KT1 = (TM1 * 0.3561) + (TM2 * 0.3972) + (TM3 * 0.3904) + (TM4 * 0.6966) + (TM5 * 0.2286) + (TM7 * 0.1596) KT2 = (TM1 * -0.3344) + (TM2 * -0.3544) + (TM3 * -0.4556) + (TM4 * 0.6966) + (TM5 * -0.0242) + (TM7 * -0.263) KT3 = (TM1 * 0.2626) + (TM2 * 0.2141) + (TM3 * 0.0926) + (TM4 * 0.0656) + (TM5 * -0.7629) + (TM7 * -0.5388) KT4 = (TM1 * 0.0805) + (TM2 * -0.0498) + (TM3 * 0.195) + (TM4 * -0.1327) + (TM5 * 0.5752) + (TM7 * -0.7775) KT5 = (TM1 * -0.7252) + (TM2 * -0.0202) + (TM3 * 0.6683) + (TM4 * 0.0631) + (TM5 * -0.1494) + (TM7 * -0.0274) KT6 = (TM1 * 0.4) + (TM2 * -0.8172) + (TM3 * 0.3832) + (TM4 * 0.0602) + (TM5 * -0.1095) + (TM7 * 0.0985)

• Modified Soil-Adjusted Vegetation Index 2 (MSAVI2): (2 * (NIR + 1) - sqrt((2 * NIR + 1)^2 - 8 * (NIR - Red))) / 2
• Enhanced Vegetation Index (EVI): G * ((NIR - Red) / (NIR + C1 * Red - C2 * Blue + L)) (where G is the gain factor, C1 and C2 are "the coefficients of the aerosol resistance term, which uses the blue band to correct for aerosol influences in the red band", and L is "the canopy background adjustment that addresses non-linear, differential NIR and red radiant transfer through a canopy".
Note that the definition included in the TMSB configuration files uses values of 6.0 for C1, 7.5 for C2 and 1.0 for L as indicated in the source material. 1.0 is used for G (as opposed to 2.5 in the source material) to avoid scaling the results.
• Angular Vegetation Index (AVI): arctan(((mwNIR - mwRed)/mwRed) * (1 / NIR - Red)) + arctan(((mwRed - mwGreen)/mwRed) * (1 / Green - Red)) (where mwNIR, mwRed, and mwGreen are the mid-band wavelengths for the red, green and blue spectral bands).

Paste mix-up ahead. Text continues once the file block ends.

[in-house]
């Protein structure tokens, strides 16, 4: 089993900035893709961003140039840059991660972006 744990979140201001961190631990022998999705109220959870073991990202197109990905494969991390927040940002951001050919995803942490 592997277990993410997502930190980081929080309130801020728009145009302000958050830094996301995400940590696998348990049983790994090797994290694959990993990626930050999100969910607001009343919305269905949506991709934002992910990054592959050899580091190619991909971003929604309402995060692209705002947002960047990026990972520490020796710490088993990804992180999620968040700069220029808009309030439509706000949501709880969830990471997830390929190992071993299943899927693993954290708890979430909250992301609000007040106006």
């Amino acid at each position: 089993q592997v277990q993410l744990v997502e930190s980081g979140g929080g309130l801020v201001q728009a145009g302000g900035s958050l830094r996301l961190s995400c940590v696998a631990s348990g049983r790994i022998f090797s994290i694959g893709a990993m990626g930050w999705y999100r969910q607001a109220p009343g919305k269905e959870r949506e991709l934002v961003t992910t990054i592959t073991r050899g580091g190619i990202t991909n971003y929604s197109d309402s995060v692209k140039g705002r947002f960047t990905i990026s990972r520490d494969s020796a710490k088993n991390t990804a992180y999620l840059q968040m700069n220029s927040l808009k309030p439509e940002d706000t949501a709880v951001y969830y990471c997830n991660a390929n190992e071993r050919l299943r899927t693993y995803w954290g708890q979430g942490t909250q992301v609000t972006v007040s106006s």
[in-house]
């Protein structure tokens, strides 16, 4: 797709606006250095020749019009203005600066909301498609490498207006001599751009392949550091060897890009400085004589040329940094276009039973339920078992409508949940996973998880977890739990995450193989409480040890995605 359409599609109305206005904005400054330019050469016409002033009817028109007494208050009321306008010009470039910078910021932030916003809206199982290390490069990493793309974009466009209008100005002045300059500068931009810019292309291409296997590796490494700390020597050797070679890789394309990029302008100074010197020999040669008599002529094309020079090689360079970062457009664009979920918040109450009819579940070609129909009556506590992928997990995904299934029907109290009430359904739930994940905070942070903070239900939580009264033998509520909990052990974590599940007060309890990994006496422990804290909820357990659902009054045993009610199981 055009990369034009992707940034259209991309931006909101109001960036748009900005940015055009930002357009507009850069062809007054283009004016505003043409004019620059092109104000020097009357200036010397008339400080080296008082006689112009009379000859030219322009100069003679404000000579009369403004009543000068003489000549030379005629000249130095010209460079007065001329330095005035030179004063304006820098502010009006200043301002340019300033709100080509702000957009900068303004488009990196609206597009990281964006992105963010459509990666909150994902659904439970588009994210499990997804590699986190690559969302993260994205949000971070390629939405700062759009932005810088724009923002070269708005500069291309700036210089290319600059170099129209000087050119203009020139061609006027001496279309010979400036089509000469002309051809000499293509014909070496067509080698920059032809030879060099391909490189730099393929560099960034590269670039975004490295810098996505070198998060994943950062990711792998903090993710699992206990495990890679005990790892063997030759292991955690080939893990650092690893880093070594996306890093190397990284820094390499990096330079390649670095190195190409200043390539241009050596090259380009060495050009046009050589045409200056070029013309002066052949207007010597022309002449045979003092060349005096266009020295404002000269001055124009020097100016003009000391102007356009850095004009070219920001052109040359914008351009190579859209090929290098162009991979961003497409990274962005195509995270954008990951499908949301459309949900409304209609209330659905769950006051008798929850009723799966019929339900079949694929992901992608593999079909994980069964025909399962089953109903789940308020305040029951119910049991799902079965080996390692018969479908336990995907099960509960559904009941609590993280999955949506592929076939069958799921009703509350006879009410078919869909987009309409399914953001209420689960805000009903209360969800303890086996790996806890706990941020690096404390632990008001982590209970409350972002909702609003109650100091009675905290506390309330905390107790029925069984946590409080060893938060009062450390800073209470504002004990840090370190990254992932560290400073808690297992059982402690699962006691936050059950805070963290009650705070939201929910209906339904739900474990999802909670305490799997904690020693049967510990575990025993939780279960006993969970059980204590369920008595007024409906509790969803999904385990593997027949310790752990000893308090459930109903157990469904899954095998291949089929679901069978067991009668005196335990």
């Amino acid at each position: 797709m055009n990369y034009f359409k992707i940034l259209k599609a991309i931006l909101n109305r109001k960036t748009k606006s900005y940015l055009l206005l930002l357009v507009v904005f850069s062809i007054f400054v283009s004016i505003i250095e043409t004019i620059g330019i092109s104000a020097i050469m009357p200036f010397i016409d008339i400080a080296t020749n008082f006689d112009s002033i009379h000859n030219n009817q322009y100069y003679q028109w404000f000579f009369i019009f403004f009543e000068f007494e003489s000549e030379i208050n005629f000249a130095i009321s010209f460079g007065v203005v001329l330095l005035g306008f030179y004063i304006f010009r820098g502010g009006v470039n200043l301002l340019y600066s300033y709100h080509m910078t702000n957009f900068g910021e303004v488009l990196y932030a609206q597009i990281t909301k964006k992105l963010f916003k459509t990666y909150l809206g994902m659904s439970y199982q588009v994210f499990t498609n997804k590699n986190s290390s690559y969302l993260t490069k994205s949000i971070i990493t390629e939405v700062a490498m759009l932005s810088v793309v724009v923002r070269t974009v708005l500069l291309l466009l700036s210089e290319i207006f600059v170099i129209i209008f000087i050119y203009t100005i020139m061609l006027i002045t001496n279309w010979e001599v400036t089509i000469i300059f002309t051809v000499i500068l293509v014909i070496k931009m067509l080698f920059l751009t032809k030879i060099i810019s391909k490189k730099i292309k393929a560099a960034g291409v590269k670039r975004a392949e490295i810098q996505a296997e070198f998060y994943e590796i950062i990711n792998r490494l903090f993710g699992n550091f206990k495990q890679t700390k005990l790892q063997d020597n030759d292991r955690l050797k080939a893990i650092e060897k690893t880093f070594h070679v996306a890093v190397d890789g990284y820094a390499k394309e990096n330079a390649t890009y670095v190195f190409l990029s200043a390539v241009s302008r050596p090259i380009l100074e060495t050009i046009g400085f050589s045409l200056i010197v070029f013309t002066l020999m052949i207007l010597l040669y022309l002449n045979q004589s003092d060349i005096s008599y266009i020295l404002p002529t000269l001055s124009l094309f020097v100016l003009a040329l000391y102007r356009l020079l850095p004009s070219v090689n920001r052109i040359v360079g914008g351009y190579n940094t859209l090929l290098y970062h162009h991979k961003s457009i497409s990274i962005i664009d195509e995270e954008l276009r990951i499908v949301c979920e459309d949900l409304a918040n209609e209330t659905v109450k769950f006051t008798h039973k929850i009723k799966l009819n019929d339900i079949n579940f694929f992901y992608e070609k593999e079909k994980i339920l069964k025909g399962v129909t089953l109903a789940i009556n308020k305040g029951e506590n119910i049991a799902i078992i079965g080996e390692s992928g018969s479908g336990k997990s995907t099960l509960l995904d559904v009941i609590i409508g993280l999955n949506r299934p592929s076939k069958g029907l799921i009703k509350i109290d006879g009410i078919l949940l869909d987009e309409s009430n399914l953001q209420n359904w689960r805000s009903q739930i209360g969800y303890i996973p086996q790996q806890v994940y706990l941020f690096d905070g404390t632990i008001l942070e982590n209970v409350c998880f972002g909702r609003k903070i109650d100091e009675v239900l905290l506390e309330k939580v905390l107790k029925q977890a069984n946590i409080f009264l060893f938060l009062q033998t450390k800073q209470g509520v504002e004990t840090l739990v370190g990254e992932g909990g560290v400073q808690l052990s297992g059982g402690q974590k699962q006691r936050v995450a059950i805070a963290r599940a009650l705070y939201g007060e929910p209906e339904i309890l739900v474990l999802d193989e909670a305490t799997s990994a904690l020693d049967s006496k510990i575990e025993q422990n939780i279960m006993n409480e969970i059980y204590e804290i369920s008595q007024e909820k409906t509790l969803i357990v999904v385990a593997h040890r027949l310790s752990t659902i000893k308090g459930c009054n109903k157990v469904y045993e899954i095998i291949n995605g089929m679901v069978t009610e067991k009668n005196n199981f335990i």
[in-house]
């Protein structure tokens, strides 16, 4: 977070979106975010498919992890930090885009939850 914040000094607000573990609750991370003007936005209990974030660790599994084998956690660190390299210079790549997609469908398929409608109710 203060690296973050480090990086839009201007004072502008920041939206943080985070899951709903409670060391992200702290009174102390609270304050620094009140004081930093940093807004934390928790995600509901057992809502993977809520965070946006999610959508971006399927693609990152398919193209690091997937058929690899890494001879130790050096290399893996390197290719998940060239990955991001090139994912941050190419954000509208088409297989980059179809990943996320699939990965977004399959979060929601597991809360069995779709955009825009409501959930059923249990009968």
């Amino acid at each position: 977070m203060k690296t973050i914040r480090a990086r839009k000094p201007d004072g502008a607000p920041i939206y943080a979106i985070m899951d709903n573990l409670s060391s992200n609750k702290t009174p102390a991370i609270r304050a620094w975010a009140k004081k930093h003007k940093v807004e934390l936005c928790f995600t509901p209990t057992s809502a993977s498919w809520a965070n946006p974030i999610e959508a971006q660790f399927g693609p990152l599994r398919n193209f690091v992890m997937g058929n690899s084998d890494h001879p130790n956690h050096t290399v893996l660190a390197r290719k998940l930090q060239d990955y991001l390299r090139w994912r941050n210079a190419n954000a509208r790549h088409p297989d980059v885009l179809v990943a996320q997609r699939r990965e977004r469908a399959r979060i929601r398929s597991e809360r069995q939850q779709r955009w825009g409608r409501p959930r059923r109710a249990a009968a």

Note that the definition included in the TMSB configuration files uses values of 825, 660, and 565, respectively, although the function I wrote for DaVinci's Shadow allows the user to specify different values if they wish.
• TM 2/3 - Croplands versus barren lands (TM23): Green / Red
• TM 4/5 - Vegetation and water bodies (TM45): NIR / TM5
• TM 5/4 - Vegetation and water bodies (TM54): TM5 / NIR
• TM 3/5 - Urban and barren/rocky areas versus vegetation and water bodies (TM35): Red / TM5
• TM 7/2 - Forests versus croplands (TM72): TM7 / Green

Nonstandard formulae that I added myself for experimental purposes:

• Visible Maximum NDVI (VisMaxNDVI): (NIR - VMax) / (NIR + VMax), where VMax is the maximum (on a per-pixel basis) of Red, Green, and Blue.
• Visible Minimum NDVI (VisMinNDVI): (NIR - VMin) / (NIR + VMin), where VMin is the minimum (on a per-pixel basis) of Red, Green, and Blue.
• Red/Green Maximum NDVI (RGMaxNDVI): (NIR - RGMax) / (NIR + RGMax), where RGMax is the maximum (on a per-pixel basis) of Red and Green.